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Iran's conservatives see Twitter as next battleground

A prominent Iranian conservative compared being active on Twitter to being active on a battlefield.
Customers use computers at an internet cafe in Tehran May 9, 2011. Websites like Facebook, Twitter, YouTube and countless others were banned shortly after the re-election of Iran's President Mahmoud Ahmadinejad and the huge street protests that followed. Seen by the government as part of a "soft war" waged by the enemies of the Islamic Republic, social networking and picture sharing sites were a vital communication tool for the anti-Ahmadinejad opposition -- more than a year before they played a similar rol

When Iran's Foreign Minister Mohammad Javad Zarif began his tenure in 2013, the American-educated diplomat knew that he would need to bypass many of the traditional media outlets to spread Iran's message directly on the international stage. At the time, there was no platform better suited for this objective than Twitter. There was only one problem. Since the 2009 protests, Twitter, along with Facebook and YouTube, had been blocked in Iran.

Zarif's use of Twitter via software to bypass Iran's internet restrictions was a clear and very visible admission by the government itself that the lack of online presence, particularly on Twitter, was detrimental to Iran's spreading its viewpoints on the world stage. With Zarif's entry, journalists and activists, mostly Reformists and moderates, quickly jumped in. Several years later, Iran's conservatives caught on to how important the platform was not only on the world stage, but also domestically.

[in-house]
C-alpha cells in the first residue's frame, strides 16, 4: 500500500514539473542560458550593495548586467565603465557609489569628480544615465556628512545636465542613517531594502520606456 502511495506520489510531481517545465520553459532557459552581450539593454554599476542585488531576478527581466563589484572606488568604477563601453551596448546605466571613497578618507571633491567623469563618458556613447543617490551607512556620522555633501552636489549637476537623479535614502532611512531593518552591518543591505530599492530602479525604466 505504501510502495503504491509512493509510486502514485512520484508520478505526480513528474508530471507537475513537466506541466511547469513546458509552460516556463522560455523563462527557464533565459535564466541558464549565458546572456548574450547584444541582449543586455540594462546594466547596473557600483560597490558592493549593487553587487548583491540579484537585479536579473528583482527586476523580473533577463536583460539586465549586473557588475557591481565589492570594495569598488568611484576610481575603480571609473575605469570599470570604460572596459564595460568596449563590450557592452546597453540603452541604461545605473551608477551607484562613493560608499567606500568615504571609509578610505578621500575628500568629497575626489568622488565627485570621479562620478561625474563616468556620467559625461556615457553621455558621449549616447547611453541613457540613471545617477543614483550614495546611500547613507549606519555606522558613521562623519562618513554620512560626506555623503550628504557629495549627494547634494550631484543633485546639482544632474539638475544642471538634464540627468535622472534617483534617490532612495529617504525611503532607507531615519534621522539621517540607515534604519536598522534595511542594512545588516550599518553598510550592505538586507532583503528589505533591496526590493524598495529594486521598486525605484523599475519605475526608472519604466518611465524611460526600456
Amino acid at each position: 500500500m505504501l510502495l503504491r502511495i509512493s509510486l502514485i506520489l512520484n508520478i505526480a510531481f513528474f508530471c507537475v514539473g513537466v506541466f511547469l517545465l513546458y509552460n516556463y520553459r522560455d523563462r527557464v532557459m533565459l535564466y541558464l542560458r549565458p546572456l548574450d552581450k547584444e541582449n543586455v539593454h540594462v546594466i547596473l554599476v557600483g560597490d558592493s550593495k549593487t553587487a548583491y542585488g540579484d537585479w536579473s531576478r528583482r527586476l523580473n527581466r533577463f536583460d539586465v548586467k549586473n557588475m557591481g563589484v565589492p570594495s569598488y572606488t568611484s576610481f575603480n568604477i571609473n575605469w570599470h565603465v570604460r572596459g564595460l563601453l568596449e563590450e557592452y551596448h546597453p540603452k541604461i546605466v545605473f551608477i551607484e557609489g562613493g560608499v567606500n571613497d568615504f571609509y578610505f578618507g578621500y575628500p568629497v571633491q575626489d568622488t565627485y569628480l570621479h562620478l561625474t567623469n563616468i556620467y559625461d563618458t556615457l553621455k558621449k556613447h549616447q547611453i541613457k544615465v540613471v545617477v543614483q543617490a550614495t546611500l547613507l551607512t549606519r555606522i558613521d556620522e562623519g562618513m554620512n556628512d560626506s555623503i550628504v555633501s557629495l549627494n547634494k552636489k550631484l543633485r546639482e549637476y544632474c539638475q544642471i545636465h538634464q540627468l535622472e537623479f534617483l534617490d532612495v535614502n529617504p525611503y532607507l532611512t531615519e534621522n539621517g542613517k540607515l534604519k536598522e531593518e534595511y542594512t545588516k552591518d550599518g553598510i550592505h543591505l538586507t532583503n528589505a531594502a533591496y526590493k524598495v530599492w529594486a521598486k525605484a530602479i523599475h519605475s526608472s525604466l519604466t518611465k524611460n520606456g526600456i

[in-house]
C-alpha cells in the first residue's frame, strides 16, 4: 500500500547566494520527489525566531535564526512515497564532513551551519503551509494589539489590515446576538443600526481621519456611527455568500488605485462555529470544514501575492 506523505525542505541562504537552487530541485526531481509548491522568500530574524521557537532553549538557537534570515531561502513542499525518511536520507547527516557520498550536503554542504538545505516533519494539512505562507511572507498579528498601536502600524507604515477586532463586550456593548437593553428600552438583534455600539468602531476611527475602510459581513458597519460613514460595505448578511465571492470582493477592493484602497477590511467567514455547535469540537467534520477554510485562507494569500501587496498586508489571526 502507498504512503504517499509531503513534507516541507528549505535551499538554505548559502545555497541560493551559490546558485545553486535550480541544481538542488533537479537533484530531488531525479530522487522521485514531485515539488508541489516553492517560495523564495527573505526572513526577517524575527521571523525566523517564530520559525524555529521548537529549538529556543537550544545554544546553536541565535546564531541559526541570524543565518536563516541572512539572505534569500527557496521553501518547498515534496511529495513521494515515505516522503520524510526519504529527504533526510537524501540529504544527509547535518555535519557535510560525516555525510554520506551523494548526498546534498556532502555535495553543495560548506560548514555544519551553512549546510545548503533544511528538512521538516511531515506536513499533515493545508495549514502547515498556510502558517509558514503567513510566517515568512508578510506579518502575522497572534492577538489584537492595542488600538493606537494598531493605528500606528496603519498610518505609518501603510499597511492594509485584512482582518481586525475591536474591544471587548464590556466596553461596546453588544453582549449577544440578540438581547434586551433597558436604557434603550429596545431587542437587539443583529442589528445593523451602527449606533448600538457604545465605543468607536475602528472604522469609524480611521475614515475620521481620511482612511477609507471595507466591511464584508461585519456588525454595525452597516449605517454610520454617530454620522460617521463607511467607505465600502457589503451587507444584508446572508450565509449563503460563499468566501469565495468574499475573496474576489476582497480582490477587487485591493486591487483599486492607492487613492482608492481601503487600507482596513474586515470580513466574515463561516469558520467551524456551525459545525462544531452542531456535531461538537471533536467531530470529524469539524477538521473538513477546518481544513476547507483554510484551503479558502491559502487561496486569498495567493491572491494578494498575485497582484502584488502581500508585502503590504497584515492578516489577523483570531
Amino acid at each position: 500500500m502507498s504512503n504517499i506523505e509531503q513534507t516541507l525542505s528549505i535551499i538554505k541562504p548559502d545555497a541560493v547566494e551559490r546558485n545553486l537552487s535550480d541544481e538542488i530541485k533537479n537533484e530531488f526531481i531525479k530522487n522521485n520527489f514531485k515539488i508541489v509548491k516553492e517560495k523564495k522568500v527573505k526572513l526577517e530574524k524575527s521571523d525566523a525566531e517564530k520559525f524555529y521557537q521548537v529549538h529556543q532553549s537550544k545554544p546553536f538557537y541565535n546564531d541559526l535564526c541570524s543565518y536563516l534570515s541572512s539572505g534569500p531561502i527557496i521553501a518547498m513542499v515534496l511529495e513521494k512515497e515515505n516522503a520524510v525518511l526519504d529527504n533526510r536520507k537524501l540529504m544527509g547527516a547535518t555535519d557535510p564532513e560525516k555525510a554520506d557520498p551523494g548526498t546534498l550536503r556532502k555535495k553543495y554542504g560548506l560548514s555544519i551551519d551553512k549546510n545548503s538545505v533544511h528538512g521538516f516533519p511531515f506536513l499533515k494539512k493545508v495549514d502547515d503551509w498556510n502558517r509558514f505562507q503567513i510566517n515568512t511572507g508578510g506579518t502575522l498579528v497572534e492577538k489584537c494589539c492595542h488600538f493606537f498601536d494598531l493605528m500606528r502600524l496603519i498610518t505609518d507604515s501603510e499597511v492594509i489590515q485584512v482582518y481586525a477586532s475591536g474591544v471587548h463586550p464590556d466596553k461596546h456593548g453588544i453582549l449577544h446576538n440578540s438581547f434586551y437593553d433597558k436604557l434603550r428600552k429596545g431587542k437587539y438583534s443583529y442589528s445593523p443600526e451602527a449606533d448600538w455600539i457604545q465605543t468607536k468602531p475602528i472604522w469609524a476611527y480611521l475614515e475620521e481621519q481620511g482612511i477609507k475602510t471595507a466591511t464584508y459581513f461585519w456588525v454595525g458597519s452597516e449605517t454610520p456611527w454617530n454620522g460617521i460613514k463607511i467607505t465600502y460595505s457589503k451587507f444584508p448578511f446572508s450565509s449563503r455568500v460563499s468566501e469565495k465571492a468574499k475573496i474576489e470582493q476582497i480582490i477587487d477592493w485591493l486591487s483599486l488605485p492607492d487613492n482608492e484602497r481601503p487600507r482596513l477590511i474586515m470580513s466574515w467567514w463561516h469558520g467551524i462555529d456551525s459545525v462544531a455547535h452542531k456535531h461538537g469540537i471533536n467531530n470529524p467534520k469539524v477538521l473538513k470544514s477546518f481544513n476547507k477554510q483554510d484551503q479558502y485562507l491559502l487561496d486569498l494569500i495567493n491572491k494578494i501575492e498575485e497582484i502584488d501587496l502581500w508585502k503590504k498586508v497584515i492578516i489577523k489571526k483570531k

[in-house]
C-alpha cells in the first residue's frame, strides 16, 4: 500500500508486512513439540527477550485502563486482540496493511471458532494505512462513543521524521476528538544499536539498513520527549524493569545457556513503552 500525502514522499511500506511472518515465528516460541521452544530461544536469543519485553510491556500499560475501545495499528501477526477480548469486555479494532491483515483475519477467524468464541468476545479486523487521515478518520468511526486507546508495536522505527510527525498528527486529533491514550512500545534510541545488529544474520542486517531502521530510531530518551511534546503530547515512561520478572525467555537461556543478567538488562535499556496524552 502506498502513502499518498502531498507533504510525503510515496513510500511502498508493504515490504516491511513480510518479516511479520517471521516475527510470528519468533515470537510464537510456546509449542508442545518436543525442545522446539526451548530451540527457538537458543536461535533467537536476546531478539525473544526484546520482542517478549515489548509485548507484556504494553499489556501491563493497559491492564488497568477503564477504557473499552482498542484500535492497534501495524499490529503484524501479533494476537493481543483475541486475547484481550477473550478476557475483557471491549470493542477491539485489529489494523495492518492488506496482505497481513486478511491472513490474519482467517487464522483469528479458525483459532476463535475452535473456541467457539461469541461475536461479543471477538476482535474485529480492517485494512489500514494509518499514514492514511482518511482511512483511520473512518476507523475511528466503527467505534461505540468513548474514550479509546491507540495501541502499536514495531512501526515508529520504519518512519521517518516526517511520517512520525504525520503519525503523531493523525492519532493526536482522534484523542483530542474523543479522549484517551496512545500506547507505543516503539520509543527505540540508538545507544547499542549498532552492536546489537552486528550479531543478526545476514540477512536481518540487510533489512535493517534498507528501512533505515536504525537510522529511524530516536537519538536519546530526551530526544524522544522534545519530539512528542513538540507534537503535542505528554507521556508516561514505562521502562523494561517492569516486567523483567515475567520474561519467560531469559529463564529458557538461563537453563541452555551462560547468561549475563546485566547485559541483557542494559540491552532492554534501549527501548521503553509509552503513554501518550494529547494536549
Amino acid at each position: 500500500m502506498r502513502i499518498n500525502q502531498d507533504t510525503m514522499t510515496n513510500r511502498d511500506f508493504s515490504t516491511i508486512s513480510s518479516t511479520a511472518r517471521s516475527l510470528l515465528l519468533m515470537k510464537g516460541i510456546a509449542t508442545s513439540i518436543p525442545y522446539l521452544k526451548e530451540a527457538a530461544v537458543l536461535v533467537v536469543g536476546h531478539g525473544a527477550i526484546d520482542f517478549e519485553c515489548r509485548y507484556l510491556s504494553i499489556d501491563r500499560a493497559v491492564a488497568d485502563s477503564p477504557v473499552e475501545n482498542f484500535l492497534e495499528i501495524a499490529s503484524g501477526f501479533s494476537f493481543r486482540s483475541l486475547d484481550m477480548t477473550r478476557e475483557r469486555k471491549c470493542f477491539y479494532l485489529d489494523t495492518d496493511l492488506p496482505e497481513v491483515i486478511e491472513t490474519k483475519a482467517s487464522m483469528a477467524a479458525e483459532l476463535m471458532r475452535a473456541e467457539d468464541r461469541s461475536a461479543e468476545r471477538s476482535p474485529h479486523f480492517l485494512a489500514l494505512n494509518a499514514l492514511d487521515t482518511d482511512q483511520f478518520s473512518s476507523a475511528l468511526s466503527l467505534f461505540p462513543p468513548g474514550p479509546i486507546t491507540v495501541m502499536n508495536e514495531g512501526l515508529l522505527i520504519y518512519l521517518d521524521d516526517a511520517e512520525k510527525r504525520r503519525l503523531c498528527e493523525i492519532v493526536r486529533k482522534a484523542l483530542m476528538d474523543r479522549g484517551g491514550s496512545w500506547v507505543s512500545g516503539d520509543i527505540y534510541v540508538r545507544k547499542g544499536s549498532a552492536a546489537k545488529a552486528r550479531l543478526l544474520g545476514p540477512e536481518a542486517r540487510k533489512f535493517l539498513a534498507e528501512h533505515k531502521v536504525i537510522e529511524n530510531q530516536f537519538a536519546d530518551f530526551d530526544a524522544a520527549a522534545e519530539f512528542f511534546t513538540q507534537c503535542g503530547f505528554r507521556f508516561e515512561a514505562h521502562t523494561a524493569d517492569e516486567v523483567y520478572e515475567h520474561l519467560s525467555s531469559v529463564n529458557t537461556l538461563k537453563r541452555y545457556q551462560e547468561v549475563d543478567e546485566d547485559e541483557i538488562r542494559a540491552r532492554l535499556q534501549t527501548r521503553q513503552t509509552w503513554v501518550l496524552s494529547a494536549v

In an interview March 28, Mehdi Mohammadi, a media adviser to former hard-line nuclear negotiator Saeed Jalili, spoke about the importance of Twitter for conservatives. "The talking point that Twitter is completely the environment of the enemy, has room for debate," said Mohammadi, who is now one of the leading political analysts on the right.

When asked his opinion on "revolutionary groups" (conservative voices committed to the principles of the Islamic Revolution) becoming active on Twitter, Mohammadi said, "At the moment, Twitter is the prime location for shaping movements. … Revolutionary groups must turn this threat into opportunity and must never pull themselves out of this influential arena that can publish the positions of the revolution and the views of the Islamic Revolution at the international level."

Mohammadi was also asked about the accusation in some circles that revolutionaries who are active on Twitter are engaging in a plot set by Zionists. He said, "This point is meaningless. It's like saying why do you resist [fight] in Tel Aviv?" He continued that when in an environment where there is a war "there is no wisdom in sitting aside." He added, "There is talent in entering the world of the enemy and learning how to fight in that environment."

Whether or not conservative voices will remain active on Twitter and other social media platforms, the debate over whether or not to keep these sites blocked is another matter. A number of officials, including President Hassan Rouhani and his administration, have supported lifting the restrictions. More conservative officials have argued in favor of keeping those sites censored.

The most recent comments on the blocking of social media sites has come from Iranian parliamentarian Abdulkarim Hosseinzadeh. In an interview with Iranian Labor News Agency, Hosseinzadeh, the head of parliament's Citizens' Rights commission, decried the state of the internet in Iran, which is ranked 150 out of 200 countries in internet downloading capacities. Hosseinzadeh said that while blocking internet sites may appear to be the quickest and easiest way to stop individuals who have ill intentions, in the long term, the cost of blocking these sites will be higher for the country.

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